Last time I mentioned Bill O’Reilly on this blog, I called him “one of the most pompous and arrogant broadcasters to ever take to the airwaves,” which naturally got all my conservative readers riled up with many threatening never to read PINAC again (the comments are not there due to a web platform change since then).
But he proved to be just that during a recent segment where he talked about the guys at Cop Block, accusing them of “spying on police” with their cameras, calling them “clowns” and “jerks” and even insinuating that recording cops in public may be illegal in most states.
If today’s Border Patrol and U.S Attorney abuse stories don’t get your blood boiling, this hospital security guard abuse story should do it.
Especially considering it’s not even 8 a.m. yet.
An Alaska man was cited for video recording inside a federal building despite a 2010 settlement stating that we are allowed to video record “building entrances, lobbies, foyers, corridors and auditoriums for news purposes.”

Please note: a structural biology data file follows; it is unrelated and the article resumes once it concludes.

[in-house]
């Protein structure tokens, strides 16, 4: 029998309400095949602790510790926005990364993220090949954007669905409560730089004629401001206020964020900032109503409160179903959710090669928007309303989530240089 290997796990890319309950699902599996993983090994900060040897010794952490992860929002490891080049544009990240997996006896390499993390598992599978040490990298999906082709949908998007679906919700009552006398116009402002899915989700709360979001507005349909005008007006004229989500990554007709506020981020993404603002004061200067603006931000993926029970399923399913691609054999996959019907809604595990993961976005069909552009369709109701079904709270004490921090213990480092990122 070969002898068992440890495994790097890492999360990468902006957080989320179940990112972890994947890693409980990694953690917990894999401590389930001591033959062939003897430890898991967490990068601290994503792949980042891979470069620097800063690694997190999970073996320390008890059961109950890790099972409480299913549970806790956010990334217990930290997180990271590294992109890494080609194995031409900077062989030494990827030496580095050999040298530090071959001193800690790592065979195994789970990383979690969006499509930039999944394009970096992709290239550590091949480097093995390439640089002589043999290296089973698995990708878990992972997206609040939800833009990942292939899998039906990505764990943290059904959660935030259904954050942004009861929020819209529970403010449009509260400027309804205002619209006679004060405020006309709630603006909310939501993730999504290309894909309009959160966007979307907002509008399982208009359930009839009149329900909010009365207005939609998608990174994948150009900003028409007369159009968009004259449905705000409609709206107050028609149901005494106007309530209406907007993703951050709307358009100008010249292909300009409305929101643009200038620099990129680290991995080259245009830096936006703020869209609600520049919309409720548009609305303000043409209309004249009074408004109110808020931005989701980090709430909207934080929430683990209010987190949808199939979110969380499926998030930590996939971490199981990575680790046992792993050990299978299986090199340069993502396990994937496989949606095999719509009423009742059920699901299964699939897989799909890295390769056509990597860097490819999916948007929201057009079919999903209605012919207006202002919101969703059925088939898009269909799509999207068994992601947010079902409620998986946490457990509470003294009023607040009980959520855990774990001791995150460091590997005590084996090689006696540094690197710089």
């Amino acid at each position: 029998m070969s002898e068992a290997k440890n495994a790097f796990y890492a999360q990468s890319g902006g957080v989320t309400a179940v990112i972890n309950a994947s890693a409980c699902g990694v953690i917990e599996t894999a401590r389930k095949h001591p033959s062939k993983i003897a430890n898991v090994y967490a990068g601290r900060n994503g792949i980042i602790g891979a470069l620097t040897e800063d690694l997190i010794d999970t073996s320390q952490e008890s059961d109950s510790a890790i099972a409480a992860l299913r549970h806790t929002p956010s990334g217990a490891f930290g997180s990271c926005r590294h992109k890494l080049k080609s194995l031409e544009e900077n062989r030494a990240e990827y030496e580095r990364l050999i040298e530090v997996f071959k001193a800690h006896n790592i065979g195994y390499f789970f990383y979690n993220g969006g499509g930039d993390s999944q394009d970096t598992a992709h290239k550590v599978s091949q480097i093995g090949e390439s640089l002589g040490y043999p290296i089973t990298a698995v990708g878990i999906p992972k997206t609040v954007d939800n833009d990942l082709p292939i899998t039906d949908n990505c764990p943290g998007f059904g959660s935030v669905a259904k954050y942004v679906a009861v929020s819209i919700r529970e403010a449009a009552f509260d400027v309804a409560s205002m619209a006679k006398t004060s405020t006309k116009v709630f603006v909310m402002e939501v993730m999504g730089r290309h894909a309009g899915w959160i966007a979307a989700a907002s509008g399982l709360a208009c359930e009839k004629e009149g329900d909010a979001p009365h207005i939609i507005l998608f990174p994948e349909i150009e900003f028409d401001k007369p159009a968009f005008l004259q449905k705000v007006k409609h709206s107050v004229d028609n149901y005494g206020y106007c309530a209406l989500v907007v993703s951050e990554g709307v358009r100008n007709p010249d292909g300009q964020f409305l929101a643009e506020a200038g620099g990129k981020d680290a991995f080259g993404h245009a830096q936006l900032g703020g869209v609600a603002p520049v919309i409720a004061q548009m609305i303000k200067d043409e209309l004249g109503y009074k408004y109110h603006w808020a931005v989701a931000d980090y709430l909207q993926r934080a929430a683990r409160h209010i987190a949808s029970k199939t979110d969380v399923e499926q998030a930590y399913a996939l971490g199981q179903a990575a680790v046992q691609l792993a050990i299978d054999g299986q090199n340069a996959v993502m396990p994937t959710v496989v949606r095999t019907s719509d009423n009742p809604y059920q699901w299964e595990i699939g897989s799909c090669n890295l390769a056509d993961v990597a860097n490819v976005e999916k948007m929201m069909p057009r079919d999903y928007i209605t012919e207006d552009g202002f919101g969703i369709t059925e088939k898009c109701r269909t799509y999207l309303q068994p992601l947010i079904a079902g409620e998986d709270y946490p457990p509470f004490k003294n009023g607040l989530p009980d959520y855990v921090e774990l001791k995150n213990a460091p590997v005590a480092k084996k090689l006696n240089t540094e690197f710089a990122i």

However, the U.S. Attorney’s Office in Alaska determined he was not a journalist because he had once obtained a business license in Alaska that listed his company, Bunny Boots Ink, under the “independent artists, writers, and performers” category, a license which expired last year.
Therefore, a federal protective service officer ordered him out of the building, telling him he was “an entertainer, not a news journalist.”
After detaining a van of Boy Scouts for taking pictures at a checkpoint, threatening to throw them in prison for ten years on a fabricated felony, a United States Border Patrol Agent whipped out his gun and aimed it at one of the boys, just to let him know he meant business.
But we all can breathe easy because a Boy Scout leader has assured us the boys have since learned their lesson.
A Texas man was handcuffed and detained for taking pictures of a police department from a public sidewalk.
The man, who goes by The Battousai on Youtube said he was doing a First Amendment test to see how the Round Rock Police Department would respond to his Constitutionally protected activity of taking pictures from a public sidewalk.
They ended up interpreting it as “suspicious activity.”
But then again, we’re living in an age where practically all Constitutionally protected activity is considered suspicious activity.